The Serial Garden: The Complete Armitage Family Stories




It is times like this that I wonder what I was reading as a child. And why did I never read any Joan Aiken?

Would the child-me have enjoyed the Armitage family’s antics as much as the adult-me does today?

Because it was such a fun, silly, charming and enchanting read that I so wished I could share with my kids.

(They’re 2 and 4 and while they are developing their own sense of humour, I don’t think they’re ready to appreciate this book quite yet.)

What is an Armitage Family story?, you may wonder.

Well, there is Mark and his sister Harriet, and of course their parents, Mr and Mrs Armitage. Mark and Harriet are very likable, rather sweet kids, to whom delightfully odd things happen. Their parents often get turned into things, but react in very straitlaced manners. Like fundraisers and business meetings. Although the fundraiser is for the Distressed Old Fairy Ladies and Mr Armitage takes his meeting as an insect. As in, oh I am an insect, oh bother, here, son just take me to my office so I can conduct my meeting anyway.

You know, because these things happen. And mostly on Mondays. Because on Mondays, “unusual things were allowed, and even expected to happen at the Armitage house”.

One of my favourite stories involved Brekkfast Brikks, a dusty kind of cereal with a cut-out garden on the back. A magical cut-out garden that is!

And the one where Mr Peake, the ghost who lives in the house, takes Harriet out from school for the holiday weekend.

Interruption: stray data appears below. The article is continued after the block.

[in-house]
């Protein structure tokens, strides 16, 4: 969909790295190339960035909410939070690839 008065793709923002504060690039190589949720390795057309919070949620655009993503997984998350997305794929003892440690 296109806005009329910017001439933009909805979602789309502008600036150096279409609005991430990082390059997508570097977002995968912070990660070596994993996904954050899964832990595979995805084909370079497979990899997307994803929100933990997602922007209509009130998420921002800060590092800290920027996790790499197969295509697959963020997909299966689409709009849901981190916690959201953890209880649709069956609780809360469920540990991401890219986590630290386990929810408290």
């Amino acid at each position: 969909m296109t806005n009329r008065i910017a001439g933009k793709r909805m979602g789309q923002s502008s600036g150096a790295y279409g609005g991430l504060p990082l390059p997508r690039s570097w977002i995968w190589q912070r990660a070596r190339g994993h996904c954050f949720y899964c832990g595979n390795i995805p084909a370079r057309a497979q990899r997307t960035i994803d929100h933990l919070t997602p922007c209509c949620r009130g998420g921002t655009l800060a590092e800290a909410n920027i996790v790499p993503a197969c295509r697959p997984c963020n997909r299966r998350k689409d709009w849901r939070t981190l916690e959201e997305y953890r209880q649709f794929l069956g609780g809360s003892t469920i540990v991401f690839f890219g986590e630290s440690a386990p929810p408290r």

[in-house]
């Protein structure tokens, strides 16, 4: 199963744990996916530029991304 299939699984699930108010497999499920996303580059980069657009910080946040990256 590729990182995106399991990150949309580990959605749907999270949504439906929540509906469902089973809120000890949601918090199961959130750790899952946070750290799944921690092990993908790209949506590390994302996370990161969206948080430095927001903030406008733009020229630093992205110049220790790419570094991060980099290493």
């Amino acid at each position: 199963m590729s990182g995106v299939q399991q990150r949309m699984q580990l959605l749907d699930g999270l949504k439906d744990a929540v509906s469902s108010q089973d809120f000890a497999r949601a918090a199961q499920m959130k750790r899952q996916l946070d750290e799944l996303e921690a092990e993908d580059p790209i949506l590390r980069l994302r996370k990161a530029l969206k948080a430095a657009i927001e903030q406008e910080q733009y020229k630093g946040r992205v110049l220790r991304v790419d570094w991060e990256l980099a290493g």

Or maybe it’s the one where the unicorn makes its appearance.

It’s just full of wonderful stories to read, reread and share. Whether it’s a Monday or not.

“Well,” she allowed, “we could have a special day for interesting and unusual things to happen – say, Mondays. But not always Mondays, and not only Mondays, or that would get a bit dull too.”


  1. Sounds so sweet! I used to love funny whimsical books where magic things happen, but I am very fussy about my magic – it has to be totally internally consistent, otherwise I get cross. The children’s authors of yesteryear were particularly good at that.


  2. That sounds delightful!

    D and I are currently reading The Penderwicks and it is a first time for both of us. It’s about four sisters who stay in a cottage on a country estate for the summer and of course get into plenty of scrapes! I love it because I am one of four sisters and it reminds me of books like Five Children and It 🙂


      1. The Penderwicks really is a great summer read. As for another Aiken, one of my favourite winter reads is her The Wolves of Willoughby Chase; I love to reread it when the snow is falling determinedly out-of-doors. But I’ve yet to read more of her work…must do so! (This collection is on my TBR too: glad you enjoyed it so much!)


      2. I did read Wolves a while ago but never read any of the rest of Aiken’s books but after The Serial Garden I’m definitely going to reread Wolves and try the rest of the series.


  3. So happy you enjoyed these – they were some of her own favourite stories too, and a world she went back to over and over again – a fantasy version of the village where she lived as a child!
    You might enjoy this: and a few more ‘Armitage’ related posts
    …and your 2 & 4 year olds might like Mortimer the raven…


    1. Thank you so much for stopping by my blog, Lizza! And for those links.

      I just saw the upcoming version of Serial Garden from Virago. What an absolutely gorgeous cover. I’ll have to get a copy for myself and my boys when it’s out!

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